The Education Act 1877 established free, compulsory and secular education for all Pākehā New Zealand children. Māori children could attend these schools if their parents wanted them to.

11 July 1877

Kate Edger became the first woman in New Zealand to gain a university degree and the first woman in the British Empire to earn a Bachelor of Arts (BA).

6 February 1871

The first public girls’ secondary school in the southern hemisphere was Otago Girls’ High School, which opened eight years after the local public boys’ high school.

7 April 1856

The first state secondary school in New Zealand, Nelson College, opened in temporary premises in Trafalgar St with a roll of just eight boys. It eventually attracted boys from around the country as well as the local area. It now has a roll of over 1000 and continues to take both boarders and day pupils.

12 August 1816

The simple building measured about 10m x 6m and included an area for Māori students to sleep and a cordoned-off platform for teachers and Pākehā students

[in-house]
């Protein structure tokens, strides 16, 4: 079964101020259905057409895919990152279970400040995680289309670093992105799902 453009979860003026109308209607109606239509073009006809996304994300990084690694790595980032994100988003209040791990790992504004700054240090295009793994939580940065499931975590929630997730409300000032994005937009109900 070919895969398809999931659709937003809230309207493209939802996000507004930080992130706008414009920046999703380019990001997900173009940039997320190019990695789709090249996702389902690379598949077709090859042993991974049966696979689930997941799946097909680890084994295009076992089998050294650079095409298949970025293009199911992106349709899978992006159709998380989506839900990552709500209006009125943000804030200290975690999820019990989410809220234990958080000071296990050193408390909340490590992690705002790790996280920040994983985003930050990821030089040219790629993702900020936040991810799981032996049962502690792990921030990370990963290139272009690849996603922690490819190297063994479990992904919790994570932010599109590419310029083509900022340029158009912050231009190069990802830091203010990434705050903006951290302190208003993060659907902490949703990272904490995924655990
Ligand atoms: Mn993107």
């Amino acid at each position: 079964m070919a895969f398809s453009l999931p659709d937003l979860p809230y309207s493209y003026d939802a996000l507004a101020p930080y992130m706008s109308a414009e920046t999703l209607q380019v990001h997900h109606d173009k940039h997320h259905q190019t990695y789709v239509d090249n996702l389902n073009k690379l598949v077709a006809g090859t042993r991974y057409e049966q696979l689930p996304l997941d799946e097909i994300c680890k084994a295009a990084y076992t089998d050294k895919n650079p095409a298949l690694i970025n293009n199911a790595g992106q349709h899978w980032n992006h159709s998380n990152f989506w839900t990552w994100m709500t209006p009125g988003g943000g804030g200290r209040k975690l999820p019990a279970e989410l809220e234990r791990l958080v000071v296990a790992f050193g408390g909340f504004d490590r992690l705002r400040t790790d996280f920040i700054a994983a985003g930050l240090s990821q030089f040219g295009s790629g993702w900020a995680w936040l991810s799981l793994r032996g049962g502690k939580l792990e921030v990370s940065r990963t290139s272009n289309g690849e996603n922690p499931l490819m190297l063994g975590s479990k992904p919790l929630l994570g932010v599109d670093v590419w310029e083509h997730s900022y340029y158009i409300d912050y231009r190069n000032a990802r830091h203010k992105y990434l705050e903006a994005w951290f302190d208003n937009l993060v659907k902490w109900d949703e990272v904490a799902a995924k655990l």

Articles

Te Wiki o Te Reo Māori - Māori Language Week

Every year since 1975 New Zealand has marked Māori Language Week - Te Wiki o Te Reo Māori. This is a time to celebrate te reo Māori (the Māori language) and to use more Māori phrases in everyday life. In 2018 Māori Language Week runs from 10-16 September. Read the full article

Page 2 - History of the Māori language

The story of the decline and revival of the Māori language is one of the major issues in modern New Zealand

Children and adolescents, 1930-1960

The need for the New Zealand government to promote national interests during the Depression and the Second World War created a renewed appreciation of the role of the family within society. Read the full article

Page 3 - Education